— EARNS-JC PENNEY — J.C. Penney Co. reports quarterly financial results after the market closes. UPCOMING: 200 words after release.
— CHINA-EARNS-LENOVO — Lenovo Group, the world's biggest personal computer maker, says its latest quarterly profit rose 23 percent on strong growth in sales of smartphones and other mobile devices. SENT: 350 words.
— CHINA-EARNS-CHINA MOBILE — China Mobile Ltd., the world's biggest phone carrier by number of subscribers, says its first-half profit fell 8.5 percent as the company rolled out fourth-generation service. SENT: 230 words.
TECHNOLOGY & MEDIA:
BEIJING — A panel that advises China's Cabinet on anti-monopoly policy has fired an economist who was paid to help prepare a report for Qualcomm, a U.S. company that is the target of a pricing investigation By Joe McDonald. SENT: 500 words.
— ONLINE-NETFLIX COMEDIANS — You can have Bill Cosby in the palm of your hand. And Jim Jefferies will tickle you at your discretion. Netflix is announcing performances by both comics and three more, set to roll out this fall. It's the latest in the original-content initiative from this subscription Internet channel. SENT: 680 words, photo.
— BOOKS-AMAZON-ORWELL — The literary executor of George Orwell's estate is accusing Amazon.com of doublespeak. Bill Hamilton criticized Amazon for "turning the facts inside out" by alleging that Orwell had urged publishers in the 1930s to jointly oppose paperbacks. SENT: 480 words.
— TWEETING CRIME — Police in Washington state are asking the public to stop tweeting during shootings and manhunts to avoid accidentally telling the bad guys what officers are doing. The "TweetSmart" campaign began in late July by a coalition of nine agencies, including the Washington state patrol and the Seattle police, and aims to raise awareness about social media's potential impact on law enforcement. SENT: 620 words.
— GERMANY UBER — Berlin taxi drivers are celebrating a decision by authorities to ban the ridesharing service Uber from operating in the city. SENT: 330 words, photos.
— WEBSITE OVERSIGHT — New York's attorney general says new owners of the website Ask.fm have agreed to provide more oversight of complaints in an attempt to curb harassment and bullying. SENT: 140 words.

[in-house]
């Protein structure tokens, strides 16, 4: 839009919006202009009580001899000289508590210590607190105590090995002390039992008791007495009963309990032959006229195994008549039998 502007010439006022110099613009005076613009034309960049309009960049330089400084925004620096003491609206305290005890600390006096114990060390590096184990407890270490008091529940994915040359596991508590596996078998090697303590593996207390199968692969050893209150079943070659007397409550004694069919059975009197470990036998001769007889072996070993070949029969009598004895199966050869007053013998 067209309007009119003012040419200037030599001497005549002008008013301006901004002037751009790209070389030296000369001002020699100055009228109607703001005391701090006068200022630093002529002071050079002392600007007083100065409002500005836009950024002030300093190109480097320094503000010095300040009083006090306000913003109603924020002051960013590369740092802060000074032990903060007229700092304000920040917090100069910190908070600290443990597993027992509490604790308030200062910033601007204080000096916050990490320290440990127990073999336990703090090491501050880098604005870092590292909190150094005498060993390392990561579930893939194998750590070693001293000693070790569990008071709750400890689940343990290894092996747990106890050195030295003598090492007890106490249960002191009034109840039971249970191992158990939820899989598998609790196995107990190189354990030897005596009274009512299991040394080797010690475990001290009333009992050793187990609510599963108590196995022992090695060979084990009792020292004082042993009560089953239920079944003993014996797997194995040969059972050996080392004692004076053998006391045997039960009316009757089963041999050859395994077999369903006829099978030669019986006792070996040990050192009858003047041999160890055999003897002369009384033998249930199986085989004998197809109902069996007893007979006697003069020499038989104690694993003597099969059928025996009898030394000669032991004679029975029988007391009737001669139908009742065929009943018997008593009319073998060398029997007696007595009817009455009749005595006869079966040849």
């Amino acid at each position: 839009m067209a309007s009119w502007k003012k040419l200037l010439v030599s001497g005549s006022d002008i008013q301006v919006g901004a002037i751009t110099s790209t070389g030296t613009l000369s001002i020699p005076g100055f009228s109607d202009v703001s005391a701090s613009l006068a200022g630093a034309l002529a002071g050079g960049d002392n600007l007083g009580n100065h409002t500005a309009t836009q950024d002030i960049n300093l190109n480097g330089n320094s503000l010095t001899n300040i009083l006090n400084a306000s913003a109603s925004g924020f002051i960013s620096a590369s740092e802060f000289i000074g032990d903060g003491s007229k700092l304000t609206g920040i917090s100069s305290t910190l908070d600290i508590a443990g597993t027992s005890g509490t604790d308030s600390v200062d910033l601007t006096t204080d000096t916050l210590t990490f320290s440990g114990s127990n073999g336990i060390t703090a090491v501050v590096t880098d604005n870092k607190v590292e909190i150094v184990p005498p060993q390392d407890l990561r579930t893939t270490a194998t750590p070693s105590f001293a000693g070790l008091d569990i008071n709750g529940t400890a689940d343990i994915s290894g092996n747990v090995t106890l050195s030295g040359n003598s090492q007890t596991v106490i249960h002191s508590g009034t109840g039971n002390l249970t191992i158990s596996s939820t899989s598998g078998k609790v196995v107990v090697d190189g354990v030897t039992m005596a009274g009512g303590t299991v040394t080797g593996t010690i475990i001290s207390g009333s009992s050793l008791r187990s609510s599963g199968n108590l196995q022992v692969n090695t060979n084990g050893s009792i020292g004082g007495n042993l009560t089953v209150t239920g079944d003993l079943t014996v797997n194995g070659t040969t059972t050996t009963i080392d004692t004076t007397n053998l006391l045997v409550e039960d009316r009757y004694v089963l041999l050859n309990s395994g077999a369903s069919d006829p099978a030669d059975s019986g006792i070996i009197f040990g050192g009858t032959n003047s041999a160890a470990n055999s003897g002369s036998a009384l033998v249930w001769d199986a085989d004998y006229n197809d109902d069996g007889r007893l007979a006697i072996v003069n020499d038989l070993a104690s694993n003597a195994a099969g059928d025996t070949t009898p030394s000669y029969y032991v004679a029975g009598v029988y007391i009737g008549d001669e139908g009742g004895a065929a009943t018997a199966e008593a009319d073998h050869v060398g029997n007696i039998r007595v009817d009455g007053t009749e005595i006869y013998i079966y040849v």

— SKOREA-POPE-POPEMOBILE — Pope Francis' choice of wheels during his five-day South Korean visit has surprised many in this painfully self-conscious country, where big-shots rarely hit the streets in anything but expensive luxury cars. After his arrival, the pope left the airport in a compact black Kia that many South Koreans would consider too humble a conveyance for a globally powerful figure. SENT: 320 words, photos.
— SKOREA-ECONOMY — South Korea's central bank cuts its key interest rate for the first time in 15 months, providing support to an economy dragged down by the shock of a ferry sinking that killed hundreds of teenagers. SENT: 300 words, photo.
— ARGENTINA-DEFAULT — Negotiations on a private-sector deal to end the battle that triggered a default by Argentina have apparently ended without success. SENT: 330 words.
OF MUTUAL INTEREST-BOND LIQUIDITY
If bonds start to tumble, should I sell my bond mutual fund? It's a question some investors are asking as expectations rise for a more volatile bond market. But a better question may be: Will your fund manager be able to sell? Worries are rising that some fund managers looking to sell will have a tougher time finding buyers for their bonds, right when buyers are most needed. UPCOMING: 800 words by 5 p.m.
A sampling of Money & Markets modules is below. The full digest for AP's Money & Markets service can be found at markets.ap.org. For questions about Money & Markets content, please contact Trevor Delaney (800-845-8450, ext. 1807). For technical support: Todd Balog (816-654-1096). After 6 p.m., contact the AP Business News desk (800-845-8450, ext. 1680) for content questions; 1-800-3AP-STOX for technical support and 212-621-1905 for graphics help.
There are signs that investors are getting skittish. The stock market's surge has stalled since the Standard & Poor's 500 index set a record high in late July, and investors are questioning whether it's due for another correction. Investors have pulled more money out of U.S. stock funds than they've put in for four straight months, according to preliminary figures. It's the longest such streak since 2012. UPCOMING: Graphic expected by 6 p.m.
Keurig Green Mtn. to raise prices
Coffee prices are going up and Keurig Green Mountain says it will raise prices by up to 9 percent in early November. UPCOMING: Graphic expected by 6 p.m.
MONEY & MARKETS EXTRA
For the week ending Saturday, Aug. 16, 2014
$200,000 a share
The price tag for Berkshire Hathaway's Class A shares, long the most expensive on the market, tops $200,000 for the first time. The conglomerate led by billionaire Warren Buffett attracts attention because of the CEO's investing prowess and because of the 80-odd subsidiaries it owns that helped Berkshire generate second-quarter profits of $6.4 billion, or $3,889 per Class A share. UPCOMING: Graphic expected by 6 p.m.